I believe this is true of the mostly young men making and enforcing this policy at Google. (I am consciously saying this because Google is 80% men and they are mostly young and mostly living in, what one could easily argue, is the most liberal metropolitan region of the world). They are completely oblivious to the the privilege they have to use their real name in all aspects of their lives and not suffer at all for it.
Geek Feminism goes on to share this:
Many people, when asked to check their privilege, respond with “So? Am I meant to feel guilty? I didn’t choose to be white/male/whatever.” A good article addressing this is “Check my what?” On privilege and what we can do about it.”
I am sticking by my name. It’s Kaliya – Identity Woman.
Update: After finishing this post it seems that just petitioning google either via their appeals process OR via sites like this might not work.
The image that came to mind to augment the online agitation around this issue is – nyms dancing on their lawns in a “march of persona’s” – I articulated it in more detail here a few days later. Nymwars: IRL on Google’s Lawns - I created an (organizing list here), (get updates here) – we shall see what happens.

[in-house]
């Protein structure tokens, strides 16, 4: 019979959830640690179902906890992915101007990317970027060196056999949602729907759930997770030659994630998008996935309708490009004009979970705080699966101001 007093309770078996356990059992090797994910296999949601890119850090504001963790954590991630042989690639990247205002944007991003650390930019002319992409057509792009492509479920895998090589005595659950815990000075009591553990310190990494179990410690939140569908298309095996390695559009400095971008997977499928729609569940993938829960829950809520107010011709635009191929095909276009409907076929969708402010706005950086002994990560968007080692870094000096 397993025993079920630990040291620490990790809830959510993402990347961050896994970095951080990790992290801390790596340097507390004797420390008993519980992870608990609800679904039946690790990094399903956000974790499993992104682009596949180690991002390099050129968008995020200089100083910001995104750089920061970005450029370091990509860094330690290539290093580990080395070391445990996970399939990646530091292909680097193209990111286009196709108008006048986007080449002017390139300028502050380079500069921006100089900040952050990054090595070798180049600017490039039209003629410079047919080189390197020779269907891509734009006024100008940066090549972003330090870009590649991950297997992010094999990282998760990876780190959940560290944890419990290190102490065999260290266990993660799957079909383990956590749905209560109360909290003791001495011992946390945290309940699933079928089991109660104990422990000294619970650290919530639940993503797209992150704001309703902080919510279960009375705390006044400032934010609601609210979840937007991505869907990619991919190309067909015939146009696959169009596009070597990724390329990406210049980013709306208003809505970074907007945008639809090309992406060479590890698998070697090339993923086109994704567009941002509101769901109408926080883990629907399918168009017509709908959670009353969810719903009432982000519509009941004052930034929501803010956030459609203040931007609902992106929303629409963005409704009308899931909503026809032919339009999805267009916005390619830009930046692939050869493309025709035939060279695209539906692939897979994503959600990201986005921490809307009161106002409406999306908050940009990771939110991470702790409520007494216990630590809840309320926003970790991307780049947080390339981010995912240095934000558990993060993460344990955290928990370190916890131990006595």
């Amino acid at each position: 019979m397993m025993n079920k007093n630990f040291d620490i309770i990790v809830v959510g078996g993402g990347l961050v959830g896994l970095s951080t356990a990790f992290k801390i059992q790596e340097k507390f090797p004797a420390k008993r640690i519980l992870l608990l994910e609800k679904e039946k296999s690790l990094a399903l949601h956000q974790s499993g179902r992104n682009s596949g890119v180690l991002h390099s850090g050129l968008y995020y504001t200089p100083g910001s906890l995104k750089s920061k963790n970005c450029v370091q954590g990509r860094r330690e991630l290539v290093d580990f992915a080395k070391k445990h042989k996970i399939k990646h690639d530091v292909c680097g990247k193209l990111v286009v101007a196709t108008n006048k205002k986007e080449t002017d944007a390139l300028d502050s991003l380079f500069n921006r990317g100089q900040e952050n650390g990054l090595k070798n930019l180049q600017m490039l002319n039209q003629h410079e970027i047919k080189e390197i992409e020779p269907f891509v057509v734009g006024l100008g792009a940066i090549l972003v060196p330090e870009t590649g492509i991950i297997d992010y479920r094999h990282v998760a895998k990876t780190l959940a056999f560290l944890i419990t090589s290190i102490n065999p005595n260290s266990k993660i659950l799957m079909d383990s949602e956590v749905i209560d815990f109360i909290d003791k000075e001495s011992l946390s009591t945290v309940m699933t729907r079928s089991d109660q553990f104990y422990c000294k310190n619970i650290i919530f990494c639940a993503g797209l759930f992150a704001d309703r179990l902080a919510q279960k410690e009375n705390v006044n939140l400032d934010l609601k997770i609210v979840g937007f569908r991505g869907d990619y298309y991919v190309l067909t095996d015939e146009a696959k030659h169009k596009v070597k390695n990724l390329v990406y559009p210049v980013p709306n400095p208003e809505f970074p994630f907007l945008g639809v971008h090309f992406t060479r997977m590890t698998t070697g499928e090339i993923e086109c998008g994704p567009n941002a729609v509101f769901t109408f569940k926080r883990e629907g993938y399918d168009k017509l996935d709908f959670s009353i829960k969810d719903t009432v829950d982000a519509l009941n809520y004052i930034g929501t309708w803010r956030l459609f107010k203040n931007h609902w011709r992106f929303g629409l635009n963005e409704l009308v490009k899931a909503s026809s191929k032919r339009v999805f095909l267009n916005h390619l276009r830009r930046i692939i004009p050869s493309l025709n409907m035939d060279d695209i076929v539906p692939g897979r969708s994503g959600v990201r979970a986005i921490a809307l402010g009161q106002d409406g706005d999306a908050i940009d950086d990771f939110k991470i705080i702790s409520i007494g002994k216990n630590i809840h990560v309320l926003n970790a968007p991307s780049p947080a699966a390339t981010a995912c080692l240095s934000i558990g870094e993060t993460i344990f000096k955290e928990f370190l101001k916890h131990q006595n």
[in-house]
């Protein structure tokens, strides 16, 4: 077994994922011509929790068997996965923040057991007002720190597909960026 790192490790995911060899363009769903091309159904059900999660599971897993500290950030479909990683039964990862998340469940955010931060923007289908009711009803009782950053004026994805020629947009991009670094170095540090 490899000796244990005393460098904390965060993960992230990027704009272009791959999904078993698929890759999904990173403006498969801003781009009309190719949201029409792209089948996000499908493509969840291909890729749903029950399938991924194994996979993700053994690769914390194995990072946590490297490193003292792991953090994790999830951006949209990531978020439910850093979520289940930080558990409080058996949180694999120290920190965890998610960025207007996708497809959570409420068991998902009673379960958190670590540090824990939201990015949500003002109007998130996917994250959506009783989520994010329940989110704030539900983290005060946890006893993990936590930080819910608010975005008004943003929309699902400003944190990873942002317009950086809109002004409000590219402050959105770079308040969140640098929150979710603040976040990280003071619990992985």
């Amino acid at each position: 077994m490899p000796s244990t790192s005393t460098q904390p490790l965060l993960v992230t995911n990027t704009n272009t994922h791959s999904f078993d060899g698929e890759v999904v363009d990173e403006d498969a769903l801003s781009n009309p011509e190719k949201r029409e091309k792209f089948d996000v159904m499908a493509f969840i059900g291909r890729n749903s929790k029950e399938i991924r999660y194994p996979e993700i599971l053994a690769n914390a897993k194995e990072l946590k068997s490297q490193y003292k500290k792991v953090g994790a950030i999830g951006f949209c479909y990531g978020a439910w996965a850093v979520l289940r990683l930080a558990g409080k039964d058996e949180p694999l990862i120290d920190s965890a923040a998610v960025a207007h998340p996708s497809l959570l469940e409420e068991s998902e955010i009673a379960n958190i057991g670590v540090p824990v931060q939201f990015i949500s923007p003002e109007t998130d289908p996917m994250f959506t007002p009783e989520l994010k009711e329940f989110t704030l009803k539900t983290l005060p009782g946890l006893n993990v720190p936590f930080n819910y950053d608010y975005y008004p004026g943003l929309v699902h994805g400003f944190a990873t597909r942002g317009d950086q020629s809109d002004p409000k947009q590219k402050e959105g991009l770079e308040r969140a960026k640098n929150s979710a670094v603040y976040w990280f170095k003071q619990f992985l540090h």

I think people showing up on Google’s doorsteps around the world and being open to dialogue might be something more tangible then just written word. Real people with real persona’s (along with allies who use their “real names” everywhere) sharing real stories about how they use their persona’s and why. Looking Googlers in they eye who are mostly young and male and privileged and share their stories of age discrimination, gender discrimination, sexuality choices, weird hobbies they have etc. and why they need these freedoms. Hopefully getting some more understanding of how forcing “real names” doesn’t make the interewebs safer but more repressive, less interesting, and less good for their business model – because people choose to share less.
The first version of this without the visuals was “Million” Persona March on Google.